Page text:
Pooja Hor 1 , 2 , Vasu Punj 11 , Ben A. Calvert 1 , Alessandra Castaldi 1 , Alyssa J. Miller 3 , Gianni Carraro 4 , Barry R. Stripp 4 , Steven L. Brody 5 , Jason R. Spence 3 , 6 , 7 , 8 , Justin K. Ichida 2 , ∗ , Amy L. Ryan (Firth) 1 , 2 , 12 , ∗∗ , Zea Borok 1 , 9 , 10 , ∗∗∗
21 April 2020
Expansion of pulmonary neuroendocrine cells (PNECs) is a pathological feature of many human lung diseases. Human PNECs are inherently difficult to study due to their rarity (<1% of total lung cells) and a lack of established protocols for their isolation. We used induced pluripotent stem cells (iPSCs) to generate induced PNECs (iPNECs), which express core PNEC markers, including ROBO receptors, and secrete major neuropeptides, recapitulating known functions of primary PNECs. Furthermore, we demonstrate that differentiation efficiency is increased in the presence of an air-liquid interface and inhibition of Notch signaling. Single-cell RNA sequencing (scRNA-seq) revealed a PNEC-associated gene expression profile that is concordant between iPNECs and human fetal PNECs. In addition, pseudotime analysis of scRNA-seq results suggests a basal cell origin of human iPNECs. In conclusion, our model has the potential to provide an unlimited source of human iPNECs to explore PNEC pathophysiology associated with several lung diseases.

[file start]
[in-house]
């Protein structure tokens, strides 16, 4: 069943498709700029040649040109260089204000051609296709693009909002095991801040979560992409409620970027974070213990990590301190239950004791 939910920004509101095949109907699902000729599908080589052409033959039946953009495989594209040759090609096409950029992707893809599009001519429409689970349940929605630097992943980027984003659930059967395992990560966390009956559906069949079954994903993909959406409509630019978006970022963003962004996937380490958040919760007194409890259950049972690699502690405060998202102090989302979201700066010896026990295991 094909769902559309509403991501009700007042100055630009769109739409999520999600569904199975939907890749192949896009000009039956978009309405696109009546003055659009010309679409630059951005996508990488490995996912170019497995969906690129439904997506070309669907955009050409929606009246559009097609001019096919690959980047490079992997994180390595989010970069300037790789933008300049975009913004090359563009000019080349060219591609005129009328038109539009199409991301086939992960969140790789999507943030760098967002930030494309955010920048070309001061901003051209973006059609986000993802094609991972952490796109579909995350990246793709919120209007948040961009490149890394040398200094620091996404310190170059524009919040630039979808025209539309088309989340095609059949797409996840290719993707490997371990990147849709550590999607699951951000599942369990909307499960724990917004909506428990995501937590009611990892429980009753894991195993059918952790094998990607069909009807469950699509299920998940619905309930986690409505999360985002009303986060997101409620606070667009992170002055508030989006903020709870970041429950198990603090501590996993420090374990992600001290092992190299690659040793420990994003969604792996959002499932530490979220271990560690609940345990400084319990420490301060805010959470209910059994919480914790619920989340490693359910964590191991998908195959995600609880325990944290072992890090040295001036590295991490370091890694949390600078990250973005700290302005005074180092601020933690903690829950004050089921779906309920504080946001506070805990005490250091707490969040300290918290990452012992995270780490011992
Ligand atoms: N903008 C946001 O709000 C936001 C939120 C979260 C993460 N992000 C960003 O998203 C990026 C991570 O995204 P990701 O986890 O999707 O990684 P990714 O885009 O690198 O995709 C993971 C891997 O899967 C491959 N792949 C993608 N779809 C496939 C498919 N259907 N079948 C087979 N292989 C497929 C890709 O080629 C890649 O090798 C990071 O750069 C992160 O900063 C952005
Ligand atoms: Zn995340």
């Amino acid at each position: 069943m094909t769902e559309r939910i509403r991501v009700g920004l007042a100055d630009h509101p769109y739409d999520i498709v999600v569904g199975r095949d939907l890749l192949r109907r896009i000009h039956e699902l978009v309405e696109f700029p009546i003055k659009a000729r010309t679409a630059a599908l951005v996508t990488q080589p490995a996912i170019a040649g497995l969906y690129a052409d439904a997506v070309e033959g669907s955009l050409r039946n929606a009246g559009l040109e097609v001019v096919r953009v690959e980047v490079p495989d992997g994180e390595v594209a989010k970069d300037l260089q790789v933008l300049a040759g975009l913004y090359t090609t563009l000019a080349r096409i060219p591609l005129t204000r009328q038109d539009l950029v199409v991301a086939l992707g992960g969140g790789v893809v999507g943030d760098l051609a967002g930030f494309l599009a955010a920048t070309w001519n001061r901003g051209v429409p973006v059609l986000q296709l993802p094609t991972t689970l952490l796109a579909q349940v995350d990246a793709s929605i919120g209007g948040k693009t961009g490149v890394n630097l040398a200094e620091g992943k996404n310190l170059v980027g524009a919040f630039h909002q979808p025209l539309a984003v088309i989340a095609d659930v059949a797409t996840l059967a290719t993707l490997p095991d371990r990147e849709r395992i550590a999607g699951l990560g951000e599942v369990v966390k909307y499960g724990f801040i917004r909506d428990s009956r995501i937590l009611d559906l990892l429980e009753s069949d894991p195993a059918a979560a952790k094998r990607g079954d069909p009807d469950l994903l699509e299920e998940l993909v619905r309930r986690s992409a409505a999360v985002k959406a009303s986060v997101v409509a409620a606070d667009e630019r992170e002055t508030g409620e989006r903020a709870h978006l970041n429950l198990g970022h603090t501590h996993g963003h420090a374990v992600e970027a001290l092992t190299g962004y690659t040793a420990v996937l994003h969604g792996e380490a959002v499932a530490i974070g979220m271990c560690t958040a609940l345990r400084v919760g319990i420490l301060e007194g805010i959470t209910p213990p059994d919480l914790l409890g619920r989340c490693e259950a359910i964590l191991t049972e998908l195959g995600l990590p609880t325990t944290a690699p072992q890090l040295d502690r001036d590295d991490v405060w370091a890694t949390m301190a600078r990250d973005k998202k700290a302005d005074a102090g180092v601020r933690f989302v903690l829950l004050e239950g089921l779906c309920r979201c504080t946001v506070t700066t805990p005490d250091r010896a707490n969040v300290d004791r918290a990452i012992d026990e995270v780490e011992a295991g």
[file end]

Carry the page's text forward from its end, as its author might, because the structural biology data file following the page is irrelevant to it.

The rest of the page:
PNECs can be efficiently generated from induced pluripotent stem cells (iPSCs)
Induced PNECs express key PNEC markers and express and secrete all major neuropeptides
Induced PNECs resemble the transcriptomic profile of human primary fetal PNECs
Basal cells are able to differentiate into PNECs
Cell Biology; Stem Cells Research; Transcriptomics